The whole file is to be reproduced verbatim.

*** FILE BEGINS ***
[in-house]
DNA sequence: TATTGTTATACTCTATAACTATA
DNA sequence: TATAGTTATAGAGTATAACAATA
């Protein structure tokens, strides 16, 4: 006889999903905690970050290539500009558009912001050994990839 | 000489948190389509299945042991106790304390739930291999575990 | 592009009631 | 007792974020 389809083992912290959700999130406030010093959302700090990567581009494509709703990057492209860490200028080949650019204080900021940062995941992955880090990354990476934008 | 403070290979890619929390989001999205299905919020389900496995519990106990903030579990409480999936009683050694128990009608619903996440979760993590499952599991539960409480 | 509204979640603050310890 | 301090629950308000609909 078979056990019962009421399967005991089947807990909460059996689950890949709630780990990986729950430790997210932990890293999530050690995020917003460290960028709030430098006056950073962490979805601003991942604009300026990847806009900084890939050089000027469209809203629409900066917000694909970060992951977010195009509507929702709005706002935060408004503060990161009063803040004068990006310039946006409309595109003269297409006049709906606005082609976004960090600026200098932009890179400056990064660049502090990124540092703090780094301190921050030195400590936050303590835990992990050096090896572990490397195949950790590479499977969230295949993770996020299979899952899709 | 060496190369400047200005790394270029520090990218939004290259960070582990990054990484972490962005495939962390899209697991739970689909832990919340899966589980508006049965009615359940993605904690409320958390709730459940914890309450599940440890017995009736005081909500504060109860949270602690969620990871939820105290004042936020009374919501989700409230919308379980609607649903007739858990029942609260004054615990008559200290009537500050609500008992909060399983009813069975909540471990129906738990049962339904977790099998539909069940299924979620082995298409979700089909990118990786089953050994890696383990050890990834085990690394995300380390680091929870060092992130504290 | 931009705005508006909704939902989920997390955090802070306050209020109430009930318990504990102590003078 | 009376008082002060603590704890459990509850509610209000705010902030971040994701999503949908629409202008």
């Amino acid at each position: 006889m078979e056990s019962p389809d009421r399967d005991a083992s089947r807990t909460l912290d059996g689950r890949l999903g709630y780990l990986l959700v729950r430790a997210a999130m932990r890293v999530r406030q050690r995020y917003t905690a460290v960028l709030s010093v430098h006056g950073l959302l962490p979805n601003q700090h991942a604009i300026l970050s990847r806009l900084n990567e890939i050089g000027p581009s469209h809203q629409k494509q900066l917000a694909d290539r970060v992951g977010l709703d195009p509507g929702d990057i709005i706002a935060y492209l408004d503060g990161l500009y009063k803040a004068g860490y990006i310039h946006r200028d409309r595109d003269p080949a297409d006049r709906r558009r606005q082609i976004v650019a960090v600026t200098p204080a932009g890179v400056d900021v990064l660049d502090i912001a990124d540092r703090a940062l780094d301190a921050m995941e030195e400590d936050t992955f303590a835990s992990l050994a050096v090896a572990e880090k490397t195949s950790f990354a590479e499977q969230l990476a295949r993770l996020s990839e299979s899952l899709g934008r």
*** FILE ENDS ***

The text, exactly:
[in-house]
DNA sequence: TATTGTTATACTCTATAACTATA
DNA sequence: TATAGTTATAGAGTATAACAATA
């Protein structure tokens, strides 16, 4: 006889999903905690970050290539500009558009912001050994990839 | 000489948190389509299945042991106790304390739930291999575990 | 592009009631 | 007792974020 389809083992912290959700999130406030010093959302700090990567581009494509709703990057492209860490200028080949650019204080900021940062995941992955880090990354990476934008 | 403070290979890619929390989001999205299905919020389900496995519990106990903030579990409480999936009683050694128990009608619903996440979760993590499952599991539960409480 | 509204979640603050310890 | 301090629950308000609909 078979056990019962009421399967005991089947807990909460059996689950890949709630780990990986729950430790997210932990890293999530050690995020917003460290960028709030430098006056950073962490979805601003991942604009300026990847806009900084890939050089000027469209809203629409900066917000694909970060992951977010195009509507929702709005706002935060408004503060990161009063803040004068990006310039946006409309595109003269297409006049709906606005082609976004960090600026200098932009890179400056990064660049502090990124540092703090780094301190921050030195400590936050303590835990992990050096090896572990490397195949950790590479499977969230295949993770996020299979899952899709 | 060496190369400047200005790394270029520090990218939004290259960070582990990054990484972490962005495939962390899209697991739970689909832990919340899966589980508006049965009615359940993605904690409320958390709730459940914890309450599940440890017995009736005081909500504060109860949270602690969620990871939820105290004042936020009374919501989700409230919308379980609607649903007739858990029942609260004054615990008559200290009537500050609500008992909060399983009813069975909540471990129906738990049962339904977790099998539909069940299924979620082995298409979700089909990118990786089953050994890696383990050890990834085990690394995300380390680091929870060092992130504290 | 931009705005508006909704939902989920997390955090802070306050209020109430009930318990504990102590003078 | 009376008082002060603590704890459990509850509610209000705010902030971040994701999503949908629409202008």
């Amino acid at each position: 006889m078979e056990s019962p389809d009421r399967d005991a083992s089947r807990t909460l912290d059996g689950r890949l999903g709630y780990l990986l959700v729950r430790a997210a999130m932990r890293v999530r406030q050690r995020y917003t905690a460290v960028l709030s010093v430098h006056g950073l959302l962490p979805n601003q700090h991942a604009i300026l970050s990847r806009l900084n990567e890939i050089g000027p581009s469209h809203q629409k494509q900066l917000a694909d290539r970060v992951g977010l709703d195009p509507g929702d990057i709005i706002a935060y492209l408004d503060g990161l500009y009063k803040a004068g860490y990006i310039h946006r200028d409309r595109d003269p080949a297409d006049r709906r558009r606005q082609i976004v650019a960090v600026t200098p204080a932009g890179v400056d900021v990064l660049d502090i912001a990124d540092r703090a940062l780094d301190a921050m995941e030195e400590d936050t992955f303590a835990s992990l050994a050096v090896a572990e880090k490397t195949s950790f990354a590479e499977q969230l990476a295949r993770l996020s990839e299979s899952l899709g934008r």